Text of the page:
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Published: 27 September 2014

By Andy Ross

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The little bird that can

Living, as we do, at the edge of the UK, it is sometimes easy to forget that we are part of a wider world with intricate connections and dependencies on things we may not have even heard of.

One of the beauties of living here is the birdlife and wildlife that surrounds us. It constantly changes as the seasons do, bringing birders and nature lovers to the islands, and inspiring artists and craftspeople. The proof is in the pudding; a few years ago I commissioned a music stand from a local craftmaker, based on the shape of a swan!

Now to the story. Last year a friend of mine who is the RSPB (Royal Society for the Protection of Birds) Ranger locally did a project which involved some pretty small gadgets - bird rings which collect data about latitude and longitude, and length of daylight. He and a small team attached these rings to some of the red-necked phalaropes, a rare bird in the UK which is only found in Shetland and the Western Isles, and when one of the birds returned for the summer to Fetlar to breed, the ring was recovered. Imagine the surprise of the team when they discovered that the little bird did not migrate, as they thought, to Scandinavia for the winter but instead spent the winter months on the ocean off Ecuador and Peru! An amazing migration, across the ocean and down the coast of America,  not only into the prevailing weather but in entirely the opposite direction to any other bird migration in the UK. Our population of phalaropes in not related to the Scandinavian population but to the Americas!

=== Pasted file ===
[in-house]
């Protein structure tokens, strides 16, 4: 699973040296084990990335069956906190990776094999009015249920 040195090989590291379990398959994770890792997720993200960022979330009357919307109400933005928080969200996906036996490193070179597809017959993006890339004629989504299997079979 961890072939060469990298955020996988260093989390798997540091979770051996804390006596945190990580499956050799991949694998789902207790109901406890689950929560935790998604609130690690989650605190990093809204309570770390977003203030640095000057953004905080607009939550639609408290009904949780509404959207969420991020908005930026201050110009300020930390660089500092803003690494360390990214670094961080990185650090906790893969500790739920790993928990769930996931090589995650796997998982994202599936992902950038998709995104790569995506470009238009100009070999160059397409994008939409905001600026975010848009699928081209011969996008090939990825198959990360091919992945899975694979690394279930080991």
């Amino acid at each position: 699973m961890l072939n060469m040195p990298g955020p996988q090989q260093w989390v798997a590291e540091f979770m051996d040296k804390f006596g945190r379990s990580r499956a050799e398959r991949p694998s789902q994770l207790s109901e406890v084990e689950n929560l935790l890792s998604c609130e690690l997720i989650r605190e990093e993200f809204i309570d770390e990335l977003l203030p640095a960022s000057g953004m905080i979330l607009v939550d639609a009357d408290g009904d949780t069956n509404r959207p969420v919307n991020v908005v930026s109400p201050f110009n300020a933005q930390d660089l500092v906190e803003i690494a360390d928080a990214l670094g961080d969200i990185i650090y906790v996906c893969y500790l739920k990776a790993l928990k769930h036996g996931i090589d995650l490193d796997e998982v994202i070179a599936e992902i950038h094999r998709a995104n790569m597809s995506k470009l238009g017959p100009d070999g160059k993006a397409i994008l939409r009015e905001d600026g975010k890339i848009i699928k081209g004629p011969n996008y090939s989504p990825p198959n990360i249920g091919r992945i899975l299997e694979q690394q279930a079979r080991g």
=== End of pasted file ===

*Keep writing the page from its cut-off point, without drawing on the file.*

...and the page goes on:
It got me thinking about the interconnectedness of things. The way in which we are all part of something we may not even know about, whether it is community, the world, or interests. And it also got me thinking about the journey GlobalYell is on as we strive to create our weave studio in the North. In spite of the obstacles of wind and weather, this little bird continues to fly across the oceans, returning every year to the same places to fatten up before making the long way back to breed in a few special places in the UK, and in spite of the problems that we face living on an island in the middle of the North Sea, we continue to make small steps towards our goal because we live in a special place and want to see it thrive. Thank you, phalaropes. If a little bird can do it, so can we. Onwards and upwards!

PS If you want to see the swan music stand it will be on display at Knitting and Stitching in a few weeks time and I shall be using it to hold my music while I serenade the massing throngs with song!